SINGAPORE EXECUTES MALAYSIAN, NIGERIAN FOR TRAFFICKING, AUTHORITIES CONFIRM
November 18, 2016: Singapore executed two foreigners convicted of drug trafficking, authorities said, a day after the city-state's highest court rejected final bids for both men to escape the gallows.
The Nigerian and Malaysian were hanged after their last minute appeals were thrown out.
âA 38-year-old male Nigerian national, Chijioke Stephen Obioha, had his death sentence carried out on 18 November 2016 at Changi Prison Complex,â the Central Narcotics Bureau (CNB) said in a statement.
Obioha, who came to Singapore hoping to be a footballer, was convicted of trafficking 2.6 kilogrammes of cannabis in 2008. Under Singapore law, anyone caught with more than 500 grams of cannabis can be sentenced to death.
A change in the law in 2013 meant that Obioha could apply to be re-sentenced, opening up the possibility of a life sentence, but he turned it down, the CNB said.
Just before he was to be hanged in 2015, Obioha's lawyer filed for a stay in execution, which was allowed by Singapore's highest court, marking the start of a legal rollercoaster which saw Obioha applying and withdrawing several legal options.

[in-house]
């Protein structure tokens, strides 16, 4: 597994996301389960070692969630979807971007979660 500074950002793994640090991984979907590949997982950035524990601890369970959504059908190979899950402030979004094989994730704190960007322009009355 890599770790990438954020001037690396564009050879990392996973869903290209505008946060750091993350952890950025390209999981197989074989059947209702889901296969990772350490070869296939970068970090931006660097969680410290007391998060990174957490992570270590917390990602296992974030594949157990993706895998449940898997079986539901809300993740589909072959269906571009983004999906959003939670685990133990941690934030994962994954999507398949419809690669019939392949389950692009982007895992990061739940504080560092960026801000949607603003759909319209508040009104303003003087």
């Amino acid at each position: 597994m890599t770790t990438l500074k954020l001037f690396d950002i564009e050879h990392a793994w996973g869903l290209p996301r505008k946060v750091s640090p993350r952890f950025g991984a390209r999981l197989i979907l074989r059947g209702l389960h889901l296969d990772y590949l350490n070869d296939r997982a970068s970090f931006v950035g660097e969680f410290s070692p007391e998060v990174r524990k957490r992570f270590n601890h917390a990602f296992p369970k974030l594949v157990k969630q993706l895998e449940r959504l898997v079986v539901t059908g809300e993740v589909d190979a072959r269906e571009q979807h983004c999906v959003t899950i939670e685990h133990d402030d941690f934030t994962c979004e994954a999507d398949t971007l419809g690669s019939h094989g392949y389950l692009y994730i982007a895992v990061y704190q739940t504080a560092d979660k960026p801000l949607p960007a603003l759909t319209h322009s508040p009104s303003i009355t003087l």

On November 17, his lawyers launched a final bid to have his sentence commuted to life in prison but were turned down by a three-judge court.
Separately, the CNB also confirmed the execution of 31-year-old Malaysian Devendran Supramaniam, who was convicted of trafficking heroin.
He was arrested in May 2011 at Singapore's border checkpoint with Malaysia carrying 2.7 kilograms of a powdery substance that contained 83.36 grams of pure heroin.
Like Obioha, Devendran launched an eleventh-hour appeal on November 17 to stay his execution, but was turned down. (Sources: themalaymailonline.com, 18/11/2016)